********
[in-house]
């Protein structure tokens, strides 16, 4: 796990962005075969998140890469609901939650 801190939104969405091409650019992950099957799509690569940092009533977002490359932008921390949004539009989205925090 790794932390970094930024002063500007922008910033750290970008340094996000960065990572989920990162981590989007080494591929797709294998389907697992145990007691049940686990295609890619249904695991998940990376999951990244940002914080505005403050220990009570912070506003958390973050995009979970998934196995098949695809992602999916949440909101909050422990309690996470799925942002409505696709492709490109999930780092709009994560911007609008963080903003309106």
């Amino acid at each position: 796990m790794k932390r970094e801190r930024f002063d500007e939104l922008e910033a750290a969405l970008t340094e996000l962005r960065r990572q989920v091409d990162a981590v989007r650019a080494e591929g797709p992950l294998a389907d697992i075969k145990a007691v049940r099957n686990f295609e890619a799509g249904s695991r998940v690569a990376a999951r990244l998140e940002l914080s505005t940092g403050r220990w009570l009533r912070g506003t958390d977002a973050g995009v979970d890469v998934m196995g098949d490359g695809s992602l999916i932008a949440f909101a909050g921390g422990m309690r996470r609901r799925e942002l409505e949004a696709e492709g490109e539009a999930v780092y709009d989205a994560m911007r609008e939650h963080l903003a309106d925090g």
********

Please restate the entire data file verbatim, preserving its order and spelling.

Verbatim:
[in-house]
């Protein structure tokens, strides 16, 4: 796990962005075969998140890469609901939650 801190939104969405091409650019992950099957799509690569940092009533977002490359932008921390949004539009989205925090 790794932390970094930024002063500007922008910033750290970008340094996000960065990572989920990162981590989007080494591929797709294998389907697992145990007691049940686990295609890619249904695991998940990376999951990244940002914080505005403050220990009570912070506003958390973050995009979970998934196995098949695809992602999916949440909101909050422990309690996470799925942002409505696709492709490109999930780092709009994560911007609008963080903003309106």
């Amino acid at each position: 796990m790794k932390r970094e801190r930024f002063d500007e939104l922008e910033a750290a969405l970008t340094e996000l962005r960065r990572q989920v091409d990162a981590v989007r650019a080494e591929g797709p992950l294998a389907d697992i075969k145990a007691v049940r099957n686990f295609e890619a799509g249904s695991r998940v690569a990376a999951r990244l998140e940002l914080s505005t940092g403050r220990w009570l009533r912070g506003t958390d977002a973050g995009v979970d890469v998934m196995g098949d490359g695809s992602l999916i932008a949440f909101a909050g921390g422990m309690r996470r609901r799925e942002l409505e949004a696709e492709g490109e539009a999930v780092y709009d989205a994560m911007r609008e939650h963080l903003a309106d925090g």